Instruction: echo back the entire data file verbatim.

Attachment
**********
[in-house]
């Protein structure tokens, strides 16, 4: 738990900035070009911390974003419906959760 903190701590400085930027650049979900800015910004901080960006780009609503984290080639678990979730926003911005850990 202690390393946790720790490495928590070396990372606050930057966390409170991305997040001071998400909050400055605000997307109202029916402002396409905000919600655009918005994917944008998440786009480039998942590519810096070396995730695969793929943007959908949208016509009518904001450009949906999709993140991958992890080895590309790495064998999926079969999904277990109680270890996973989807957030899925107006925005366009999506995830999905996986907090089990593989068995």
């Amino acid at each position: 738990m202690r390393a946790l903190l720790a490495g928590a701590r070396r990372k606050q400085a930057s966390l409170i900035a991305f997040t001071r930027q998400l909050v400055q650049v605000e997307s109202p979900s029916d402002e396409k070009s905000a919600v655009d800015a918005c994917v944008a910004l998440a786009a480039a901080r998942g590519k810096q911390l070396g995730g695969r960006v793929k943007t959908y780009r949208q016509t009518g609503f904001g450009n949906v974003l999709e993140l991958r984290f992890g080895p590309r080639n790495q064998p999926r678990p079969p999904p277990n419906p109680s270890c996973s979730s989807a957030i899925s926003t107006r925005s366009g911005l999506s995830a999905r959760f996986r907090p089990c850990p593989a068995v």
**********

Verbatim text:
[in-house]
């Protein structure tokens, strides 16, 4: 738990900035070009911390974003419906959760 903190701590400085930027650049979900800015910004901080960006780009609503984290080639678990979730926003911005850990 202690390393946790720790490495928590070396990372606050930057966390409170991305997040001071998400909050400055605000997307109202029916402002396409905000919600655009918005994917944008998440786009480039998942590519810096070396995730695969793929943007959908949208016509009518904001450009949906999709993140991958992890080895590309790495064998999926079969999904277990109680270890996973989807957030899925107006925005366009999506995830999905996986907090089990593989068995």
């Amino acid at each position: 738990m202690r390393a946790l903190l720790a490495g928590a701590r070396r990372k606050q400085a930057s966390l409170i900035a991305f997040t001071r930027q998400l909050v400055q650049v605000e997307s109202p979900s029916d402002e396409k070009s905000a919600v655009d800015a918005c994917v944008a910004l998440a786009a480039a901080r998942g590519k810096q911390l070396g995730g695969r960006v793929k943007t959908y780009r949208q016509t009518g609503f904001g450009n949906v974003l999709e993140l991958r984290f992890g080895p590309r080639n790495q064998p999926r678990p079969p999904p277990n419906p109680s270890c996973s979730s989807a957030i899925s926003t107006r925005s366009g911005l999506s995830a999905r959760f996986r907090p089990c850990p593989a068995v």